A new field lab trialling Lupins has been getting underway at 12 farms across the south west of England. The group are looking for an alternative crop to supplement imported soya in organic animal feed. We asked innovative farmer, Roy Gamlin why he’s taking part.
Roy farms 150 acres of organic arable land on his family farm on the Devon, Somerset border. He’s always looking for innovative crops and new routes to market. At the moment he’s growing 30 acres of linseed on contract for export to Brittany, and he’s working on machinery to harvest and process borage. Having tried Lupins in the past, Roy is now bringing his experience to the Innovative Farmers field lab.
How did you hear about the field lab?
I read about the trial in the Mole Valley newsletter. Nigel from Mole Valley is coordinating the field lab and has seen increasing problems with the supply of organic protein over the past couple of years, at the same time as growing demand. They’re looking for alternative crops that can be grown in our climate and were looking for participants interested in trialling Lupins.
Why did you want to take part in the field lab?
We actually tried a crop of blue Lupins ten years ago. They did well, but we needed to work on drilling wide enough rows and developing our mechanical hoe. Having tried it alone, I was really attracted by the idea of spreading the risk. There are twelve farms taking part, all with slightly different conditions and who’ll all bring something different to the trial. We’ve got a researcher from Reading University on board, which happens to be where I studied agriculture back before I took on the family farm. She’s got all the previous research on Lupins, so we can learn from others’ difficulties and successes. I’m also really intrigued by innovative crops. If this works, there’s a ready market and we’ll be ahead of the curve.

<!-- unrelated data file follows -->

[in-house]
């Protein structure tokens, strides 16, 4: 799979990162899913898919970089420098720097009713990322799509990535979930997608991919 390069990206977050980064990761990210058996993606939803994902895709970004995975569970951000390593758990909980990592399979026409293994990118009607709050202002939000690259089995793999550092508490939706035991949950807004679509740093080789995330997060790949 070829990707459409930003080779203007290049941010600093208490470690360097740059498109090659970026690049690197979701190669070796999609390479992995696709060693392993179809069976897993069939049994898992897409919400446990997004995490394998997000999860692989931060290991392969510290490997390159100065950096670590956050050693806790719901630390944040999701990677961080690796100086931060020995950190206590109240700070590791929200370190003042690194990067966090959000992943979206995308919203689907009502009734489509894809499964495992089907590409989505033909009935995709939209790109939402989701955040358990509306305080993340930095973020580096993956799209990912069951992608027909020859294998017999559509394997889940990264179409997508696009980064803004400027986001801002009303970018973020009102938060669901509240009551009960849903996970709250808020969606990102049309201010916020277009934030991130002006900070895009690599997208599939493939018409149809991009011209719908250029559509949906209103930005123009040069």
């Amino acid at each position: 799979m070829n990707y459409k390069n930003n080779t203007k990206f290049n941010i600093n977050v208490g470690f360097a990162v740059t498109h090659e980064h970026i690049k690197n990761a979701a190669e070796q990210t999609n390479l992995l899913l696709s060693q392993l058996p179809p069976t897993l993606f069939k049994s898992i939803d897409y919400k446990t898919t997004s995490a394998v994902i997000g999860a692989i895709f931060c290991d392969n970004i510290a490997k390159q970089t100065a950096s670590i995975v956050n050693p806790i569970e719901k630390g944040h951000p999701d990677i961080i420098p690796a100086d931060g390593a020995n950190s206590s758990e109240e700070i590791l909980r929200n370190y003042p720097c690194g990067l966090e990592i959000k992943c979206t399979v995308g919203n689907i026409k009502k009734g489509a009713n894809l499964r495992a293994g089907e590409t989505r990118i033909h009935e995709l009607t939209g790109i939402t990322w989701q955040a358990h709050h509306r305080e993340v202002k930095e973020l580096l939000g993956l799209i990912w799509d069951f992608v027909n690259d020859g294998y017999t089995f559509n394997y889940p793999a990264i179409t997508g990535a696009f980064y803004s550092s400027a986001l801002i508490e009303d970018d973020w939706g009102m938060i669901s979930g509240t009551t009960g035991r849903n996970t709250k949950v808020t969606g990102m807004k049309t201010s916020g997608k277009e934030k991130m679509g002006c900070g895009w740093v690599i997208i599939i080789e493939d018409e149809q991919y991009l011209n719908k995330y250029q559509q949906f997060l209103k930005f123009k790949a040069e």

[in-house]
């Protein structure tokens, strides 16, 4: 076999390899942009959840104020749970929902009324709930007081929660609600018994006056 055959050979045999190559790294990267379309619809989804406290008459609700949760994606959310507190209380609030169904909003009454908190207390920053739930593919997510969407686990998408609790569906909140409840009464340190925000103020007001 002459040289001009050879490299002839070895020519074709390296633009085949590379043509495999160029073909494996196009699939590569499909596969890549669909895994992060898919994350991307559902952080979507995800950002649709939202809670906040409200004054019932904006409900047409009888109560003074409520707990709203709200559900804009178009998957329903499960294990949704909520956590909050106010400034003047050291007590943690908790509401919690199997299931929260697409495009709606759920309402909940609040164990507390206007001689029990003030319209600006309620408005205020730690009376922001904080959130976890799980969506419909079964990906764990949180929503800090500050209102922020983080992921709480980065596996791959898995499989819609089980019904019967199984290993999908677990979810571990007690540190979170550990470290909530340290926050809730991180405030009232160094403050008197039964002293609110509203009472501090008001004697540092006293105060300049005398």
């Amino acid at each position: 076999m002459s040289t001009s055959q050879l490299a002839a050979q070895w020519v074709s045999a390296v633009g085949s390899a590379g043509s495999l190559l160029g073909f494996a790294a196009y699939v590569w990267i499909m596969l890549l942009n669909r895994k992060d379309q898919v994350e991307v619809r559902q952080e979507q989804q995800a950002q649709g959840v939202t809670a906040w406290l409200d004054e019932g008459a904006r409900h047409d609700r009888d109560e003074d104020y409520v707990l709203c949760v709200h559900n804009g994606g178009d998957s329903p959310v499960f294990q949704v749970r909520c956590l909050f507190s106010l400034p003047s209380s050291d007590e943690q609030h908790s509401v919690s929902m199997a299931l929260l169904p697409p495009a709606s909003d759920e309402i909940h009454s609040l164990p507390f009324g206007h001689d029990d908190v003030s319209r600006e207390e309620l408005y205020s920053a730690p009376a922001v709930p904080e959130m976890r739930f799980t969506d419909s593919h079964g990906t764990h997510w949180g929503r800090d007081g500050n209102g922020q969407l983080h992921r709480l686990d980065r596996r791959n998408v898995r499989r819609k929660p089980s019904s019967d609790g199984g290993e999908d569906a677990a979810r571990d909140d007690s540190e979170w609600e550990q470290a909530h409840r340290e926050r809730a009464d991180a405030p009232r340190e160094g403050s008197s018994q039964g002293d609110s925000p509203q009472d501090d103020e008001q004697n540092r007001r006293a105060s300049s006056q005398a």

What do you think will make the trial successful?
Tackling weeds is going to be our main challenge. Here, I’m finetuning a mechanical hoe. On other farms they’ll be companion cropping with peas and under sowing with barley to help out-compete weeds. One farmer is also trialling soya as he is personally interested in how this will work. But it generally takes more processing post-harvest, so the rest of us aren’t trialling it.
Why do you think farmer-led research is important?
Many farmers are innovators. I know personally I’d much rather take a risk and give something a go, rather than playing it safe. That’s what I’ve always done. I’ve had some failures but I’ve had success with some pretty unusual crops and I’m expecting Lupins will be another.